Regardless of conceptual direction and application, the electronic reusable autoinjector platform will manage all relevant syringe movement handling (needle insertion and retraction, programmable to desired insertion depth) and patient-controlled drug injection (injection rate, pausing, etc). The motorised architecture inherently supports higher plunger forces, up to and beyond 100 N, potentially enabling significantly reduced needle diameter. For example, whilst ensuring that the pharmacological properties of the medicine remain unchanged, the increased plunger force capabilities may be capable of supporting a needle gauge reduction from 27G to 31G, potentially reducing pain related to needlesticks.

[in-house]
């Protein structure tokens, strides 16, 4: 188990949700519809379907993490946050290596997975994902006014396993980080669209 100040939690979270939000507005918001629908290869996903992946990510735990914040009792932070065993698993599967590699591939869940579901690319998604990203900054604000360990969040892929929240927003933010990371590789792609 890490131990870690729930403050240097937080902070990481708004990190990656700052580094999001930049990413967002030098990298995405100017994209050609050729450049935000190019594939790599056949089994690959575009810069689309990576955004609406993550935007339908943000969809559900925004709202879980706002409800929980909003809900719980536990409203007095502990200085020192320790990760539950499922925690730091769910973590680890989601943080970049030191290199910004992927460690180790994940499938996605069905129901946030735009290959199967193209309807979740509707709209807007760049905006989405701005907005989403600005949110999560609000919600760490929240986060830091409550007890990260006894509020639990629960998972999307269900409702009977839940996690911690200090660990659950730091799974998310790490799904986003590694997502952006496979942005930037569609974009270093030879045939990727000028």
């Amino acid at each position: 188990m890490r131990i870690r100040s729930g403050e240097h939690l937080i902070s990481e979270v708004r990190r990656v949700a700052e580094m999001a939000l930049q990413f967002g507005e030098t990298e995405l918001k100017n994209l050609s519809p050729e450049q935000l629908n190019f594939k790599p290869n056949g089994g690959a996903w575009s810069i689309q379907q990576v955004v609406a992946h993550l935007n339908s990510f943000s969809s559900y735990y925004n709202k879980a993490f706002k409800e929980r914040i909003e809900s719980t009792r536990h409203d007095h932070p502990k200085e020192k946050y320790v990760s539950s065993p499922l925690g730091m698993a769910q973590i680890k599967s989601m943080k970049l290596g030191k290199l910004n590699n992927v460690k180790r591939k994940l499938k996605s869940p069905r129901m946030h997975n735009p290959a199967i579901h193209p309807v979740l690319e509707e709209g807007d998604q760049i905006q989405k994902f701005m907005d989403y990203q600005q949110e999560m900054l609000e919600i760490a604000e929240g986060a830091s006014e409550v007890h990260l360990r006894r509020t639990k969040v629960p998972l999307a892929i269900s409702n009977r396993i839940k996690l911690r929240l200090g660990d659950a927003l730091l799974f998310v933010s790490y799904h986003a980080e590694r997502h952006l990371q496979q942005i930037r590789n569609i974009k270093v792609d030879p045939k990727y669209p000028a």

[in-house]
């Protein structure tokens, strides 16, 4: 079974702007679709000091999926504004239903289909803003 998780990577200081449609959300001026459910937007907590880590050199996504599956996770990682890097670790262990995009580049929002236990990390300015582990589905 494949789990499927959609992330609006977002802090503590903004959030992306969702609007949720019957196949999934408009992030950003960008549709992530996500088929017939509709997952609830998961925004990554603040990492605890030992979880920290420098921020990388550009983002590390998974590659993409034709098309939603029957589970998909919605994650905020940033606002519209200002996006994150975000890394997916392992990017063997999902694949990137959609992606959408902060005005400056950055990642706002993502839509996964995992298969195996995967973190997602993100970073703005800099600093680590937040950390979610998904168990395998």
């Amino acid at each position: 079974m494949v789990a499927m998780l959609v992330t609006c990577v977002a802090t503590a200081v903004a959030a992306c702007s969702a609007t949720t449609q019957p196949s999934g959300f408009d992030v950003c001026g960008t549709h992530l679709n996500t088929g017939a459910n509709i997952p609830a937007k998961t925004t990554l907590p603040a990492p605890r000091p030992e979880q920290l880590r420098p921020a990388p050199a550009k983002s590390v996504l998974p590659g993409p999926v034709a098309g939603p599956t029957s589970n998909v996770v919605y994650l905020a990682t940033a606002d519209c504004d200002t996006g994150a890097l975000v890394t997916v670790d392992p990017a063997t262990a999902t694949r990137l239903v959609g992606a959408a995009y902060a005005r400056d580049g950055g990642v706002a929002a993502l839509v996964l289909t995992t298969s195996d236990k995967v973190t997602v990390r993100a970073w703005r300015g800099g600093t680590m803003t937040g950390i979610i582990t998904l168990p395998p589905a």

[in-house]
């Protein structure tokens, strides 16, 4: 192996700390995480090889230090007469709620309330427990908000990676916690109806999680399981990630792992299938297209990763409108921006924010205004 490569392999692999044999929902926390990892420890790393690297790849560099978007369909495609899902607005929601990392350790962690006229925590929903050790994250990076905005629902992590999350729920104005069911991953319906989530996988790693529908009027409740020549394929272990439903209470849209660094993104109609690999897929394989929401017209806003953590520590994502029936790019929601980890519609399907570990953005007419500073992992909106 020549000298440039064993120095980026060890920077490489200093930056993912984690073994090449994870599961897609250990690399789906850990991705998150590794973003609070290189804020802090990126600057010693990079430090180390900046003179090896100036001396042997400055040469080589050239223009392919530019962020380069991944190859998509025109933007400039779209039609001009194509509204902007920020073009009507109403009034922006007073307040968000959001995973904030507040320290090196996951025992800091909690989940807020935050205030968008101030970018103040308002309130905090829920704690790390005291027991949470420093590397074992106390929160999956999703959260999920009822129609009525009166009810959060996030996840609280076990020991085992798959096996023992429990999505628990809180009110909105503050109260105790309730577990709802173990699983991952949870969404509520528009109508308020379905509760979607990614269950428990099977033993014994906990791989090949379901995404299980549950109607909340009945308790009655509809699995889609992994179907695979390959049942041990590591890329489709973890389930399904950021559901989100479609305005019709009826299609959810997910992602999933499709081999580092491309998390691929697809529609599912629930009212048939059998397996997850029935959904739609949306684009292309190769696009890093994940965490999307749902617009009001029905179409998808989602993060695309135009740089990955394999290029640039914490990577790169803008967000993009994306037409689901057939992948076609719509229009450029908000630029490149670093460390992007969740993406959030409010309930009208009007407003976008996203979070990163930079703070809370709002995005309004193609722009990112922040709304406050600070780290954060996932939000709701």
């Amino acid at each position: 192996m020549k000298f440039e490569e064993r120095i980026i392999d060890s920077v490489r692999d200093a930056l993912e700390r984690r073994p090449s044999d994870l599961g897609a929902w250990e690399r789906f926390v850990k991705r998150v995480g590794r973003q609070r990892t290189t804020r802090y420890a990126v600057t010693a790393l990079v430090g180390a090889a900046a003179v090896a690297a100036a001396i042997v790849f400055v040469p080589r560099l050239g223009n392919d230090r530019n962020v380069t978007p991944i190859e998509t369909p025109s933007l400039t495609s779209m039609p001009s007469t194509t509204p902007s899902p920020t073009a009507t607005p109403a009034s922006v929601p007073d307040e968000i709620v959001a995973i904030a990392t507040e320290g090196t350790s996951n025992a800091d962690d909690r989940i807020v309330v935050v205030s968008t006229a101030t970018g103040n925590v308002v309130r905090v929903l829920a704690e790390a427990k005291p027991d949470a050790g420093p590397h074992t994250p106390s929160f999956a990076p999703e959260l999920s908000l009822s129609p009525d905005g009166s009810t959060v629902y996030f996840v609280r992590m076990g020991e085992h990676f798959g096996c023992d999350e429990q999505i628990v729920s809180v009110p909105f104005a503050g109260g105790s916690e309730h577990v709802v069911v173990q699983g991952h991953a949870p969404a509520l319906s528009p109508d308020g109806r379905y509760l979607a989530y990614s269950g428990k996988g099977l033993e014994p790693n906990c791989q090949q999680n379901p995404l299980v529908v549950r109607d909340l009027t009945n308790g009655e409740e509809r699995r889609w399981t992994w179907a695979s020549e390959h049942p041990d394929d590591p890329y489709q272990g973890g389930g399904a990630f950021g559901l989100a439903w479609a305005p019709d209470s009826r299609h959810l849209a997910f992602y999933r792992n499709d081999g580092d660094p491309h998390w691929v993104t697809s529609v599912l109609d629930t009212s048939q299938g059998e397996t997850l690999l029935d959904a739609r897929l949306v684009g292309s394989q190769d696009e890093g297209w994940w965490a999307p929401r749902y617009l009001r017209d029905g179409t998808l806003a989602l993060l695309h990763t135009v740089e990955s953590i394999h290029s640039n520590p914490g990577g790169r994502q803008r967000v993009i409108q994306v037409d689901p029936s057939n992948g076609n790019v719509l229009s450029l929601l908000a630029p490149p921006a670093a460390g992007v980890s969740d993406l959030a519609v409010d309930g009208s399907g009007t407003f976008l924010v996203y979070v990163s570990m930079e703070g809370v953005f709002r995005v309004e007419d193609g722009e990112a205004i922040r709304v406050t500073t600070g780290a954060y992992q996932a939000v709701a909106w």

The durable electronic devices also contain multiple sensors and connectivity features, making it easy to store and transmit data to external applications, such as a connected health service system, further assisting patients, caregivers and healthcare professionals in improving therapeutic outcomes.


Reusable electronic drug delivery devices have been around for many years, primarily in professional care segments. Historically, companies have had valid concerns about deploying such systems into patient self-administration settings. However, recent developments in electronics and information technology, along with emerging needs in the pharmaceutical industry, are driving change. Modern electronic reusable drug delivery systems offer a wealth of potential in terms of usability and flexibility, as well tangible cost-per-dose reductions, making them an obvious choice for patient-centric injected drug delivery solutions in global pharmaceutical markets.